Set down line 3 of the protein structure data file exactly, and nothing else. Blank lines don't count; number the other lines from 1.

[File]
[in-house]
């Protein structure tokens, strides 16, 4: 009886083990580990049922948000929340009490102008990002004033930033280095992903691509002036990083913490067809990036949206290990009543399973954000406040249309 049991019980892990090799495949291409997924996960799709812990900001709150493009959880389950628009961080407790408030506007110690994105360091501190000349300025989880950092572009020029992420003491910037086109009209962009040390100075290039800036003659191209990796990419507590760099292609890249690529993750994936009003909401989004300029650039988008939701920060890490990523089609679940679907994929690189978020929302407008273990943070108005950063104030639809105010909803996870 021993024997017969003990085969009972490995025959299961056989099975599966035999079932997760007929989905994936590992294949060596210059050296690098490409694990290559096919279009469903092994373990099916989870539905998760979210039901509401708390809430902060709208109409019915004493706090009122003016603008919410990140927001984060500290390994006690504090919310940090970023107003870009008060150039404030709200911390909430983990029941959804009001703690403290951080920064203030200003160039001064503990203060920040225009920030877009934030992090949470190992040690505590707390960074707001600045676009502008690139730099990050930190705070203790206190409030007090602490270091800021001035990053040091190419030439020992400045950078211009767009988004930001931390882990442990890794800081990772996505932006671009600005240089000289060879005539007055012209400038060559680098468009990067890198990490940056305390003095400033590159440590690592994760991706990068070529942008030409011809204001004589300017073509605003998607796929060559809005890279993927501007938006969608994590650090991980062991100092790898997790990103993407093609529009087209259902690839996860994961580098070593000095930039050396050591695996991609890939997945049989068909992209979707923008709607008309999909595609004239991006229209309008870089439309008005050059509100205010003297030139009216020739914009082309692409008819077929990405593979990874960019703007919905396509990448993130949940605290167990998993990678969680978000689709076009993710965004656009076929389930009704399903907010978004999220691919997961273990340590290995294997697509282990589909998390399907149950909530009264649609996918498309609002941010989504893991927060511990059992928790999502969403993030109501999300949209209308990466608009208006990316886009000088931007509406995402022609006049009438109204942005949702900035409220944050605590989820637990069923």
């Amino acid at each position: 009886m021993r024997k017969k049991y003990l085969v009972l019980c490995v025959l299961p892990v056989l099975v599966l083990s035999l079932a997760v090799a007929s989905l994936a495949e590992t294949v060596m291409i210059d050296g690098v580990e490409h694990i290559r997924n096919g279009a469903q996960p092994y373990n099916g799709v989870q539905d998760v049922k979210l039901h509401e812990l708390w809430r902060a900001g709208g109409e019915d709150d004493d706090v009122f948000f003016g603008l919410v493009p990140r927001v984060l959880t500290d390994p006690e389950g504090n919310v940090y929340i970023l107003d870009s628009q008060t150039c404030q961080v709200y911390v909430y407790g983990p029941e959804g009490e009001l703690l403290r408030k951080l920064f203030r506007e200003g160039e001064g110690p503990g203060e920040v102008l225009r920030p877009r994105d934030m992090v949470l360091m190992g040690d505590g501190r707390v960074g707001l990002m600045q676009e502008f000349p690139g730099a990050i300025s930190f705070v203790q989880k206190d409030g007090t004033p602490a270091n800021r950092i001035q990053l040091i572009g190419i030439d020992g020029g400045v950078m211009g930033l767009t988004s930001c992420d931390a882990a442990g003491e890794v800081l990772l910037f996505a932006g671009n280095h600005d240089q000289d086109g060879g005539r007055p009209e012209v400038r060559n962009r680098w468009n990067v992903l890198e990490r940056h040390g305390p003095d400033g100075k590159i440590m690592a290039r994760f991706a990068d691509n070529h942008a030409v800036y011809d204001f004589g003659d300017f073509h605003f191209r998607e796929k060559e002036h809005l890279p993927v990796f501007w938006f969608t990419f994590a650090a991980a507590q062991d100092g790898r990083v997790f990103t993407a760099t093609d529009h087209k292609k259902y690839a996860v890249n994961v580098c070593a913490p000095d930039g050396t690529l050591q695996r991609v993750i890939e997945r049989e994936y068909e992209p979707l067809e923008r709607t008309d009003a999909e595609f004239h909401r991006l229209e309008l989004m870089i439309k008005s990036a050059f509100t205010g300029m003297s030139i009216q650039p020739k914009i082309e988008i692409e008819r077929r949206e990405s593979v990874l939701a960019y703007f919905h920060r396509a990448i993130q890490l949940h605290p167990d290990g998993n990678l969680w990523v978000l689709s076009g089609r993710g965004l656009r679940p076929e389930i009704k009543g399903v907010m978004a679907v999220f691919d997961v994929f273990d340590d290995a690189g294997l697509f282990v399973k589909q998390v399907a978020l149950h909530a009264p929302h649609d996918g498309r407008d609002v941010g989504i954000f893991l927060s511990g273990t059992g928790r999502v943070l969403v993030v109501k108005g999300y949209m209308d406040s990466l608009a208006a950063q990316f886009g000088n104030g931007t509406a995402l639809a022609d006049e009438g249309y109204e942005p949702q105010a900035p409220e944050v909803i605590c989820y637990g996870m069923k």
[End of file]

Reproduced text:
């Amino acid at each position: 009886m021993r024997k017969k049991y003990l085969v009972l019980c490995v025959l299961p892990v056989l099975v599966l083990s035999l079932a997760v090799a007929s989905l994936a495949e590992t294949v060596m291409i210059d050296g690098v580990e490409h694990i290559r997924n096919g279009a469903q996960p092994y373990n099916g799709v989870q539905d998760v049922k979210l039901h509401e812990l708390w809430r902060a900001g709208g109409e019915d709150d004493d706090v009122f948000f003016g603008l919410v493009p990140r927001v984060l959880t500290d390994p006690e389950g504090n919310v940090y929340i970023l107003d870009s628009q008060t150039c404030q961080v709200y911390v909430y407790g983990p029941e959804g009490e009001l703690l403290r408030k951080l920064f203030r506007e200003g160039e001064g110690p503990g203060e920040v102008l225009r920030p877009r994105d934030m992090v949470l360091m190992g040690d505590g501190r707390v960074g707001l990002m600045q676009e502008f000349p690139g730099a990050i300025s930190f705070v203790q989880k206190d409030g007090t004033p602490a270091n800021r950092i001035q990053l040091i572009g190419i030439d020992g020029g400045v950078m211009g930033l767009t988004s930001c992420d931390a882990a442990g003491e890794v800081l990772l910037f996505a932006g671009n280095h600005d240089q000289d086109g060879g005539r007055p009209e012209v400038r060559n962009r680098w468009n990067v992903l890198e990490r940056h040390g305390p003095d400033g100075k590159i440590m690592a290039r994760f991706a990068d691509n070529h942008a030409v800036y011809d204001f004589g003659d300017f073509h605003f191209r998607e796929k060559e002036h809005l890279p993927v990796f501007w938006f969608t990419f994590a650090a991980a507590q062991d100092g790898r990083v997790f990103t993407a760099t093609d529009h087209k292609k259902y690839a996860v890249n994961v580098c070593a913490p000095d930039g050396t690529l050591q695996r991609v993750i890939e997945r049989e994936y068909e992209p979707l067809e923008r709607t008309d009003a999909e595609f004239h909401r991006l229209e309008l989004m870089i439309k008005s990036a050059f509100t205010g300029m003297s030139i009216q650039p020739k914009i082309e988008i692409e008819r077929r949206e990405s593979v990874l939701a960019y703007f919905h920060r396509a990448i993130q890490l949940h605290p167990d290990g998993n990678l969680w990523v978000l689709s076009g089609r993710g965004l656009r679940p076929e389930i009704k009543g399903v907010m978004a679907v999220f691919d997961v994929f273990d340590d290995a690189g294997l697509f282990v399973k589909q998390v399907a978020l149950h909530a009264p929302h649609d996918g498309r407008d609002v941010g989504i954000f893991l927060s511990g273990t059992g928790r999502v943070l969403v993030v109501k108005g999300y949209m209308d406040s990466l608009a208006a950063q990316f886009g000088n104030g931007t509406a995402l639809a022609d006049e009438g249309y109204e942005p949702q105010a900035p409220e944050v909803i605590c989820y637990g996870m069923k």